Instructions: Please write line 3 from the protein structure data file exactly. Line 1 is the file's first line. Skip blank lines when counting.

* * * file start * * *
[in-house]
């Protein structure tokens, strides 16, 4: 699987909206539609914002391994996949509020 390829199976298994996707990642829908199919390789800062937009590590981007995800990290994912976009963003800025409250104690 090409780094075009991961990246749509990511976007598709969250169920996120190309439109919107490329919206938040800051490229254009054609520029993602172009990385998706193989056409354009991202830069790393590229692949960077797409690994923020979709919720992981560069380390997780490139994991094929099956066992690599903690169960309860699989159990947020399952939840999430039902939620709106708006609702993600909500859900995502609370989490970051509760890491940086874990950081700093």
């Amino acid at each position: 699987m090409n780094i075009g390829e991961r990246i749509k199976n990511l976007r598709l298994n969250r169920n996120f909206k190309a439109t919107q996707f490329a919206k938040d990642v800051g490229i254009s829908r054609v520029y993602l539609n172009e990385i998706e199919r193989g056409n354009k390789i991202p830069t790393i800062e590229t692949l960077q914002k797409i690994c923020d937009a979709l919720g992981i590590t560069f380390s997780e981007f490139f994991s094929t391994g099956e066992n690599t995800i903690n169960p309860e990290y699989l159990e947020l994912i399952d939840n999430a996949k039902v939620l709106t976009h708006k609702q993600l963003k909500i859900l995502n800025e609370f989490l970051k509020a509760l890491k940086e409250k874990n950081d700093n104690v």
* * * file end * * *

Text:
């Amino acid at each position: 699987m090409n780094i075009g390829e991961r990246i749509k199976n990511l976007r598709l298994n969250r169920n996120f909206k190309a439109t919107q996707f490329a919206k938040d990642v800051g490229i254009s829908r054609v520029y993602l539609n172009e990385i998706e199919r193989g056409n354009k390789i991202p830069t790393i800062e590229t692949l960077q914002k797409i690994c923020d937009a979709l919720g992981i590590t560069f380390s997780e981007f490139f994991s094929t391994g099956e066992n690599t995800i903690n169960p309860e990290y699989l159990e947020l994912i399952d939840n999430a996949k039902v939620l709106t976009h708006k609702q993600l963003k909500i859900l995502n800025e609370f989490l970051k509020a509760l890491k940086e409250k874990n950081d700093n104690v």